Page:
Irish Times
27 Mar 2012

REPORT ERROR: THE MAHON tribunal will be publishing an apology and correction relating to Conor Haughey in newspapers tomorrow concerning its reference to him in its final report. This is also expected to state that the website is currently being corrected where it refers to him.

This follows five days of discussions between his lawyers and the tribunal, arising out of a passage in its final report under the heading, “Conor Haughey and Mr John Barnicle”. Conor Haughey did not give evidence to the tribunal. His brother, Ciarán Haughey, did.

The passage complained of related to the Cargobridge Module of the tribunal.

It stated: “The tribunal rejected the evidence of Messrs Haughey and Barnicle to the effect that they believed, when initially giving sworn evidence to the Tribunal on the 3rd of October 2006 that they each had received only IR£10,000.00 from the proceeds of the sale of Abervanta Limited’s interest in the Cargobridge lands, and that they had forgotten or were otherwise unaware of the disbursement details of the great bulk of those funds.

“The tribunal was satisfied that this evidence was given with the full knowledge that it was false, and that it was given for the purpose of concealing from the Tribunal the fact that Mr Haughey and Mr Barnicle had received between them, directly or indirectly, approximately £164,000.00 in total of those proceeds. Their false and misleading information necessitated their recall to give additional evidence to the tribunal in relation to the disbursal of the proceeds of sale.”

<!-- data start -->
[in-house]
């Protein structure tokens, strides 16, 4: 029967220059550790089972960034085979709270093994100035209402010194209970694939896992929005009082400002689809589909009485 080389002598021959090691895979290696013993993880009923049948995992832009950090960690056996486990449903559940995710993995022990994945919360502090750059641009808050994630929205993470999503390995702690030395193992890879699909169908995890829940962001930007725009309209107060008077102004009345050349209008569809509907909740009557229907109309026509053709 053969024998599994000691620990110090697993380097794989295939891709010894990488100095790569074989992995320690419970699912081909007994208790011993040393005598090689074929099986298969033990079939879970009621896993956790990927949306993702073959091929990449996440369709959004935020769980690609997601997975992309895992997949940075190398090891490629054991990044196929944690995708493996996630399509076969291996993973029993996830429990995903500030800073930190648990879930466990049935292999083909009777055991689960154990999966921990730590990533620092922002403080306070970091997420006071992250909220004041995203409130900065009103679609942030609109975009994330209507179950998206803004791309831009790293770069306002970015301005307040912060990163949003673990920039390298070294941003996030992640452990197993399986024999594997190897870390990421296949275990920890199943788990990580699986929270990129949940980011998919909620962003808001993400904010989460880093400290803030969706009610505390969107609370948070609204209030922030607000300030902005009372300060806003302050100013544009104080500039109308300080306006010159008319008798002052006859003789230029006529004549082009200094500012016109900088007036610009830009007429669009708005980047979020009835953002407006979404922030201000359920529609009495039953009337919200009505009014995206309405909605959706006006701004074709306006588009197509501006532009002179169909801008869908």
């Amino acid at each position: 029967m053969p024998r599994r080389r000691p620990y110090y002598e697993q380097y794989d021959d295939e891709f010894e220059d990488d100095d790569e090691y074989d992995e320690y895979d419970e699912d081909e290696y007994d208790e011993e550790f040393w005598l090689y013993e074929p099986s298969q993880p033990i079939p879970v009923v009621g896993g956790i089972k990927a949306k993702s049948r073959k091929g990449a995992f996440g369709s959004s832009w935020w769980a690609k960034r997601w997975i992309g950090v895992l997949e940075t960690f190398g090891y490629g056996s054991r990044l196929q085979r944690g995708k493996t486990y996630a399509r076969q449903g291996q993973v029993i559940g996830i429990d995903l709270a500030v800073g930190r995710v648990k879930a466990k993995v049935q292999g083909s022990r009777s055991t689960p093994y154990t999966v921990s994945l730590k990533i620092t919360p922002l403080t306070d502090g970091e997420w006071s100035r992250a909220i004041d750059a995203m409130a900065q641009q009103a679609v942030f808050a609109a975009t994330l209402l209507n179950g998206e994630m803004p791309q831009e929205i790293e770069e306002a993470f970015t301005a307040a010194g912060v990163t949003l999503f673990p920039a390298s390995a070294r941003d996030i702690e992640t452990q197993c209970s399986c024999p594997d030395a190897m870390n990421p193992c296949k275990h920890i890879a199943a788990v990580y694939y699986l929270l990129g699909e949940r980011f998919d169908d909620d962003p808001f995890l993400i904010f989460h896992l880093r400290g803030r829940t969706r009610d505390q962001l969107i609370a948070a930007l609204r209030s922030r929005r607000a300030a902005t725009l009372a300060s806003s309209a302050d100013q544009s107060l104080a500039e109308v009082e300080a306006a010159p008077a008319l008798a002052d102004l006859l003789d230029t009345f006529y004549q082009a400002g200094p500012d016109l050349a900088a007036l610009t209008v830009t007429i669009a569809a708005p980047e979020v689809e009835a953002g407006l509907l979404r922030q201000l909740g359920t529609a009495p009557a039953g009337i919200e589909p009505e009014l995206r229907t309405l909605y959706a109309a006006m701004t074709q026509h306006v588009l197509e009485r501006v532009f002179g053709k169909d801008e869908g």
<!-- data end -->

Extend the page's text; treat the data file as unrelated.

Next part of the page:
Last Friday The Irish Times received a fax from the tribunal stating: “Please note that a change has been made to the tribunal’s final report at pages 2502 and 2012. Details of the aforementioned change has been posted on the tribunal’s website.” No details of the nature of the change were given.

The Irish Times understands that lawyers for Mr Haughey were preparing to take legal proceedings in the High Court today seeking orders that the tribunal publish a full correction and apology acknowledging that Conor Haughey had no part in the matters examined by the tribunal, seeking the recall of hard copies and disks containing the erroneous information, steps to discover who had downloaded the online early version of the report and efforts to ensure the corrected version was fully disseminated.

They are likely to continue to pursue these issues following the publication of the correction and apology.